‘As a general rule, res ipsa loquitur applies wher the accident is of such a nature that it can be said, in the light of past experience, that it probably was the result of negligence by someone and that the defendant is probably the person who is responsible. (Citations.) In determining whether such probabilities exist with regard to a particular occurrence, the courts have relied on both common knowledge and the testimony of expert witnesses. (Citations.)’ (Siverson v. Weber, 57 Cal.2d 834, 836, 22 Cal.Rptr. 337, 372 P.2d 97.)
Plaintiff maintains that common knowledge may be used in this case to invoke res ipsa loquitur. She places particular reliance on Wolfsmith v. Marsh, 51 Cal.2d 832, 337 P.2d 70, 82 A.L.R.2d 1257, and Bauer v. Otis, 133 Cal.App.2d 439, 284 P.2d 133. These decisions contain language that it is a matter of common knowledge among laymen that injections do not ordinarily cause trouble unless unskillfully done or there is something wrong with the serum. These cases, and cases upon which they rely, involved injections which caused infectuion, tearing of tissue, nerve injury, wrist drop or similar results. However, the unfortunate reaction which plaintiff suffered did not result from any such cause but was caused by the medicine injected. This is plainly not a situation where common knowledge could provide the necessary foundation. (See Surabian v. Lorenz, 229 Cal.App.2d 462, 465, 40 Cal.Rptr. 410; LeMere v. Goren, 233 Cal.App.2d 799, 808, 43 Cal.Rptr. 898; see also concurring opinion of Chief Justice Traynor in Quintal v. Laurel Grove Hospital, 62 Cal.2d 154, 170, 41 Cal.Rptr. 577, 397 P.2d 161.)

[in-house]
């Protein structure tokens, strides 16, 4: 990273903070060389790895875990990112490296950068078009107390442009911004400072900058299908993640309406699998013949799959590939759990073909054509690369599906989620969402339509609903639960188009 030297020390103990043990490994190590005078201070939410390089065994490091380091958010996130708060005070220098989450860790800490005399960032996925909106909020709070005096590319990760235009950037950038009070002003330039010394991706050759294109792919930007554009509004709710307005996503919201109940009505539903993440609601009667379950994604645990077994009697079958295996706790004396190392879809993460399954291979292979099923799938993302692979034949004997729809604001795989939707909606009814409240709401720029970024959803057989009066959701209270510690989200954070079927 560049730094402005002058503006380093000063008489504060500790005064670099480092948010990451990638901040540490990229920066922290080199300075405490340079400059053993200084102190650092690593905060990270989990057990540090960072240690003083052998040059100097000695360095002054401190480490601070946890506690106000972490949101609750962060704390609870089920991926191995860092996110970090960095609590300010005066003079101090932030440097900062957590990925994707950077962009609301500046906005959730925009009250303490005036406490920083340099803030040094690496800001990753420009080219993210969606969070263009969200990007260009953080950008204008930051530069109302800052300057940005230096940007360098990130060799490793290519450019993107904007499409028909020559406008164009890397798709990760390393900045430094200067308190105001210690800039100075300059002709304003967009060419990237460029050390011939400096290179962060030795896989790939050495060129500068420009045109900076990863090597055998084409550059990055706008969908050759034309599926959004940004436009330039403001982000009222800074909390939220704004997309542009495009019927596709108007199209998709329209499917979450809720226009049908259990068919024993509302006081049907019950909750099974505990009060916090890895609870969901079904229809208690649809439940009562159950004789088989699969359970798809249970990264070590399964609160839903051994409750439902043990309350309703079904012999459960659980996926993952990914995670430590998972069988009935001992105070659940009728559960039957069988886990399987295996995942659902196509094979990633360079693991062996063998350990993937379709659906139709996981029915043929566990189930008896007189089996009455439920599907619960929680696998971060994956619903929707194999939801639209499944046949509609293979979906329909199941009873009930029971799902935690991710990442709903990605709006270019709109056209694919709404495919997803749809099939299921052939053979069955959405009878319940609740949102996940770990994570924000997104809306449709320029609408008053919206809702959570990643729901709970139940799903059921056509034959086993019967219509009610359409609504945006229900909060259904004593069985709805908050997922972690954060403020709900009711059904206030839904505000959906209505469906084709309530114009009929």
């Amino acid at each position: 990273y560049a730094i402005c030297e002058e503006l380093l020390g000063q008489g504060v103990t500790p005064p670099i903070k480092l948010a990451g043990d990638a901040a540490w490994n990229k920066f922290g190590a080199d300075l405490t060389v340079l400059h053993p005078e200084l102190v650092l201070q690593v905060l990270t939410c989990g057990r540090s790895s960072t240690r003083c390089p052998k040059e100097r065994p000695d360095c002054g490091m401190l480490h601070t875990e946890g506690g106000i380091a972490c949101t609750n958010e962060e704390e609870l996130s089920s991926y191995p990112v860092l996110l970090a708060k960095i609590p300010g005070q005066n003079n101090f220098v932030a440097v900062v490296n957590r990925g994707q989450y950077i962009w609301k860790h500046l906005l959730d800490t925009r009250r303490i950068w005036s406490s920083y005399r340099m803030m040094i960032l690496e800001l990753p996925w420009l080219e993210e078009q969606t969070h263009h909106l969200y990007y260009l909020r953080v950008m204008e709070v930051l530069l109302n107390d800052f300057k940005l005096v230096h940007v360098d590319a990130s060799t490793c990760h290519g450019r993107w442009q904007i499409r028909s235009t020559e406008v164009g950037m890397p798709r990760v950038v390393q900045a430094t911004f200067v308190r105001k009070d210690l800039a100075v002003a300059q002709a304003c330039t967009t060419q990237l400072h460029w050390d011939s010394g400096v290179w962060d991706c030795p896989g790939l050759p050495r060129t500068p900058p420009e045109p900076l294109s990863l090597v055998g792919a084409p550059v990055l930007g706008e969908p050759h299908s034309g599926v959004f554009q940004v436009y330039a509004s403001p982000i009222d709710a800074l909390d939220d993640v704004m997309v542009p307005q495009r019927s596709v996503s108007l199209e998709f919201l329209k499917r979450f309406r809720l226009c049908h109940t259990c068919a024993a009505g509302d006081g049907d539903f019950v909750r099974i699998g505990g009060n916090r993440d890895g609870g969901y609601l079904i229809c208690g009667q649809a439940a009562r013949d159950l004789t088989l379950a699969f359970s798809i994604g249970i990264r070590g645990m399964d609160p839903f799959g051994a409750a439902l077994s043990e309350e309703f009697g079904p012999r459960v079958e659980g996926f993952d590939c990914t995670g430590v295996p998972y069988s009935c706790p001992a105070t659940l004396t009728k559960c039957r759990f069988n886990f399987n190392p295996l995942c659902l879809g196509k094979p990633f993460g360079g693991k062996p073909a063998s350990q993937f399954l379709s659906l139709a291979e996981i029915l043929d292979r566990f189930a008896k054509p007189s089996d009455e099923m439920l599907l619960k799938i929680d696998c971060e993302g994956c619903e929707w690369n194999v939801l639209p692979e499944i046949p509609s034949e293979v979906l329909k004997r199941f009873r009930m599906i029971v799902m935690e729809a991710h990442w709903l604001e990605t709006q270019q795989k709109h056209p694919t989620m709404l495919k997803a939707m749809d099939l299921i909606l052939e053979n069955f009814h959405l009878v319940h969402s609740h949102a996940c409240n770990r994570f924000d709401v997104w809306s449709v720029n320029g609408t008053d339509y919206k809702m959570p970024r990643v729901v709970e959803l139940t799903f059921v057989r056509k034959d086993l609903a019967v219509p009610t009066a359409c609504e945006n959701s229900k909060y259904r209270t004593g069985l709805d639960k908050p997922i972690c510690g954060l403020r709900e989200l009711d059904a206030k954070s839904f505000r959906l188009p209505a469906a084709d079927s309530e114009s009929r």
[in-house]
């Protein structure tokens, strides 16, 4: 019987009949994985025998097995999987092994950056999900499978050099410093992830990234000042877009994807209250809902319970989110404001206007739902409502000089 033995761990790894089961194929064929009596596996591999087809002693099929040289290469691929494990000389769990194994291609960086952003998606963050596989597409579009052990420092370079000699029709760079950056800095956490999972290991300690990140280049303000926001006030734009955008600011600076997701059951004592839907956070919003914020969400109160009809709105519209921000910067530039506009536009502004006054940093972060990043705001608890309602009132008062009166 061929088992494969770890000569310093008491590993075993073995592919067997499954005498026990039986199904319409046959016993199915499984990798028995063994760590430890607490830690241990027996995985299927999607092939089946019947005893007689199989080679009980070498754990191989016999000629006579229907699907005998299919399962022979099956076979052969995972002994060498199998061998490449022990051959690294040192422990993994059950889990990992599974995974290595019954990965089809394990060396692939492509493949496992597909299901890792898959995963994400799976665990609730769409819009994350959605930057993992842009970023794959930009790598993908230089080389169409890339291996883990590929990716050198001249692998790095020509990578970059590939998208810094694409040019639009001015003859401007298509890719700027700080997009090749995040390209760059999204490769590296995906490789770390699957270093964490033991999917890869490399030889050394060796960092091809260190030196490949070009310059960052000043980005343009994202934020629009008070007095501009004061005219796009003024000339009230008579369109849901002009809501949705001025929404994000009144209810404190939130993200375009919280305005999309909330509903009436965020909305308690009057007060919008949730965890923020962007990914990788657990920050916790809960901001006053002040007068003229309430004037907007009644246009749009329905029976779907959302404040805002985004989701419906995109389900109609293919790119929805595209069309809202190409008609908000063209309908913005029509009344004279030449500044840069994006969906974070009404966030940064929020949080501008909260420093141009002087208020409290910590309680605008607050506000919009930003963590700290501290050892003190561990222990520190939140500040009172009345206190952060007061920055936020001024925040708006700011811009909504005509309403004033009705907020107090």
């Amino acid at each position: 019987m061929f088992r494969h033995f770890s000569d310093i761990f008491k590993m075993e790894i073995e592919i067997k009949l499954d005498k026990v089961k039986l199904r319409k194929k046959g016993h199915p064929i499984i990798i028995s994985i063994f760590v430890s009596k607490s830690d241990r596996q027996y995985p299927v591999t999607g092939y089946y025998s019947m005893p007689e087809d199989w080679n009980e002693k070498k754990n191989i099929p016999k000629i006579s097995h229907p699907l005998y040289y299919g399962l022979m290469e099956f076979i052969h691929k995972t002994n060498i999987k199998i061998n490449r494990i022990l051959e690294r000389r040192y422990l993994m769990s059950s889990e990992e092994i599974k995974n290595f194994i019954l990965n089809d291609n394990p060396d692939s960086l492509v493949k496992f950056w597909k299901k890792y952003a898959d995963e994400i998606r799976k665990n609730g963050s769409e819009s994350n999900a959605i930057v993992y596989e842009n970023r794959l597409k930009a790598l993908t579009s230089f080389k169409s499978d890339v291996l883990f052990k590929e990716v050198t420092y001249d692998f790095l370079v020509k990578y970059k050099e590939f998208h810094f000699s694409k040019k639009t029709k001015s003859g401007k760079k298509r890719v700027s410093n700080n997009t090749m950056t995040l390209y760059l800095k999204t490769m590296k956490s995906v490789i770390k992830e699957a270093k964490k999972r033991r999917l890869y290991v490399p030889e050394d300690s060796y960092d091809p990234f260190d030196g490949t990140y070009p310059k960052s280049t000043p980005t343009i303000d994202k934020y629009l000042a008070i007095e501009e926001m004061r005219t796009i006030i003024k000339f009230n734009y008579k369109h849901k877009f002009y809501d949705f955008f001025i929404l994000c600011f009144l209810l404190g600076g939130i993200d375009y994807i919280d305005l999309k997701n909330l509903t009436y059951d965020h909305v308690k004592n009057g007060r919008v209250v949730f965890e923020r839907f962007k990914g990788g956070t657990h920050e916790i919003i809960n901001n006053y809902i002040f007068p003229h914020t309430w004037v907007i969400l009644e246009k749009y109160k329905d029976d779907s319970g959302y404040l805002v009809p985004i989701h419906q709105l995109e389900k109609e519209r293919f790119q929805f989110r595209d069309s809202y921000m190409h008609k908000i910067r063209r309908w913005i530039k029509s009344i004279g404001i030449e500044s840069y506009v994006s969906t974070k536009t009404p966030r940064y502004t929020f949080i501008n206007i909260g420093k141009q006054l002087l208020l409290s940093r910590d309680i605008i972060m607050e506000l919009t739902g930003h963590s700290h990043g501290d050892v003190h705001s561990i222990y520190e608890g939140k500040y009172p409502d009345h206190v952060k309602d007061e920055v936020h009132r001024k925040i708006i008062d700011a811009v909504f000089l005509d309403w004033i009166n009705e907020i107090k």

Plaintiff lays stress on the fact that the reaction she suffered was a rare occurrence. But the law is clear that ‘The fact that a particular injury suffered by a patient * * * is something that rarely occurs does not in itself prove that the injury was probably caused by the negligence of those in charge * * *.’ (Citations.)' (Siverson v. Weber, supra, 57 Cal.2d 834, 839, 22 Cal.Rptr. 337, 339, 372 P.2d 97, 99.)
The determinative question presented here is whether evidence was offered by expert testimony, that when reactions such as plaintiff suffered occur, they are more probably than not caused by negligence.
A review of the evidence, summarized above, dictates the conclusion that there was no evidence whatsoever that any negligence on defendant's part was involved. The three doctors who testified concerning the question, all stated that penicillin can and does produce anaphylactic shock or reaction; none indicated that such occurrence could in any way be attributed to negligence on the part of anyone. (See Tangora v. Matanky, 231 Cal.App.2d 468, 474, 42 Cal.Rptr. 348.) ‘To permit an inference of negligence under the doctrine of res ipsa loquitur solely because an uncommon complication develops would place too great a burden upon the medical profession * * *.’ (Siverson v. Weber, supra, 57 Cal.2d 834, 839, 22 Cal.Rptr. 337, 372 P.2d 97, 99; Surabian v. Lorenz, supra, 229 Cal.App.2d 462, 466, 40 Cal.Rptr. 410.)
The judgment is affirmed.
FILES, P.J., and KINGSLEY, J., concur.